16 April 2012

Nicotine patch may help prevent smoking relapses

Nicotine patches may help smokers recover from any initial setbacks in their attempt to kick the habit, a new study suggests.


Nicotine patches may help smokers recover from any initial setbacks in their attempt to kick the habit, a new US study suggests.

"The clear implication is that you shouldn't give up, you should stay on the treatment with patch," said senior investigator Dr Saul Shiffman, from the University of Pittsburgh.

Contrary to common perception, people who give in to a craving for tobacco during nicotine replacement therapy haven't necessarily failed at quitting and may get over initial lapses by continuing to use the patch, Dr Shiffman said.

His team's study, published online in Addiction, suggests that along with helping people stop smoking in the first place, nicotine patches could also boost their chances of recovering from occasional lapses while trying to quit.

Experts say most people trying to break the habit manage to do so at first, but are unable to sustain their quit attempt over the long run. "Patch can help overcome these lapses. We're ignoring what could be a very important benefit of treatment," Dr Shiffman said.

Use nicotine even after setbacks

In a post hoc analysis, Dr Shiffman looked at 509 heavy smokers enrolled in a placebo-controlled trial of nicotine patches. Each of these participants had reported lapsing back to smoking at least once during the trial.

The researchers found that active patch users were better able to rebound from a lapse than those on the placebo. At week six, people treated with nicotine patches were 11 times more likely than those wearing placebo patches to have stopped smoking for at least a week before their visit.

Similarly, in week 10, close to 10% of active patch users reported abstaining from cigarettes for at least a week, versus between 2% and 3% of placebo users.

The research was funded by GlaxoSmithKline, which markets nicotine replacement therapy products. The study authors also act as consultants to the company and have a stake in efforts to develop new smoking-cessation drugs.

According to Dr Shiffman, the findings suggest smokers trying to quit should keep using a nicotine patch even after setbacks, rather than stop wearing it because of the mistaken belief that using patches and cigarettes together poses a health danger.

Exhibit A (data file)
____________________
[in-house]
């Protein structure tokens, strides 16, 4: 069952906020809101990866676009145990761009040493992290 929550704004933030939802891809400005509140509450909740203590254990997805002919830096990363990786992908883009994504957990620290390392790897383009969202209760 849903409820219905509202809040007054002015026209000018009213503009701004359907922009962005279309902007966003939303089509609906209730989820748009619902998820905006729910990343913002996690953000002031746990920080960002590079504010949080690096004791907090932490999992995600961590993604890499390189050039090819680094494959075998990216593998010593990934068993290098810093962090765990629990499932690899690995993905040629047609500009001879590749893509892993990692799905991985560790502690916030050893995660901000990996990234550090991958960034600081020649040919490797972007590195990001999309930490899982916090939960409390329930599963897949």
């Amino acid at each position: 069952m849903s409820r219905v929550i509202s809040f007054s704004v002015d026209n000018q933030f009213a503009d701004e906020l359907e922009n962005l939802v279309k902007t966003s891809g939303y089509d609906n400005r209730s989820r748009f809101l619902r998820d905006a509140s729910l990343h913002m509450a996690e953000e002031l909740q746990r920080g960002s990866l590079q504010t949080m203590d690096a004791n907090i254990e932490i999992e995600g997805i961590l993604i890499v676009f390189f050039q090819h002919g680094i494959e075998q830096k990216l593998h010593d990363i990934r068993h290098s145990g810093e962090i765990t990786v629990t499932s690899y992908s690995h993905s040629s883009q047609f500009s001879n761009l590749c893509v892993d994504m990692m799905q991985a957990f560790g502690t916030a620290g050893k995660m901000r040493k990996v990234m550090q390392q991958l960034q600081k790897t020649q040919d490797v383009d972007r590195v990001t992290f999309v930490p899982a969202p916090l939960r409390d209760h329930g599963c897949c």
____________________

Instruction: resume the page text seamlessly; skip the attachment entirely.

Patch while smoking discouraged

Most experts and package labels do discourage using the patch while smoking cigarettes, to avoid nicotine overdose. But Dr. Shiffman said warnings on nicotine replacement therapies against simultaneous use merely offer common-sense advice against smoking while using such products to beat the habit, he added.

"There is really no particular risk," he said, adding that people incorrectly interpret the label to mean the combination is dangerous.

Dr Alvin Strelnick, chief of community health at Albert Einstein College of Medicine in the Bronx, said the new study confirms a position supported by experts in the field – namely, smokers should not give up on nicotine patches just because they lapse once or twice during their quit attempt.

But he cautioned that, as noted in the study, it can be tricky to re-analyse data from prior research that was designed for another purpose.

Dr Strelnick, who wasn't involved in the new study, told Reuters Health that the optimal protocol for smoking cessation combines the longer-acting nicotine patch with shorter-acting products like nicotine gum, nasal spray or lozenges,

"That more closely mimics the way in which nicotine is (present) in the body of most smokers," he said.

(By Aparna Narayanan, Reuters Health, April 2012) 

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Long- term benefits of nicotine patches


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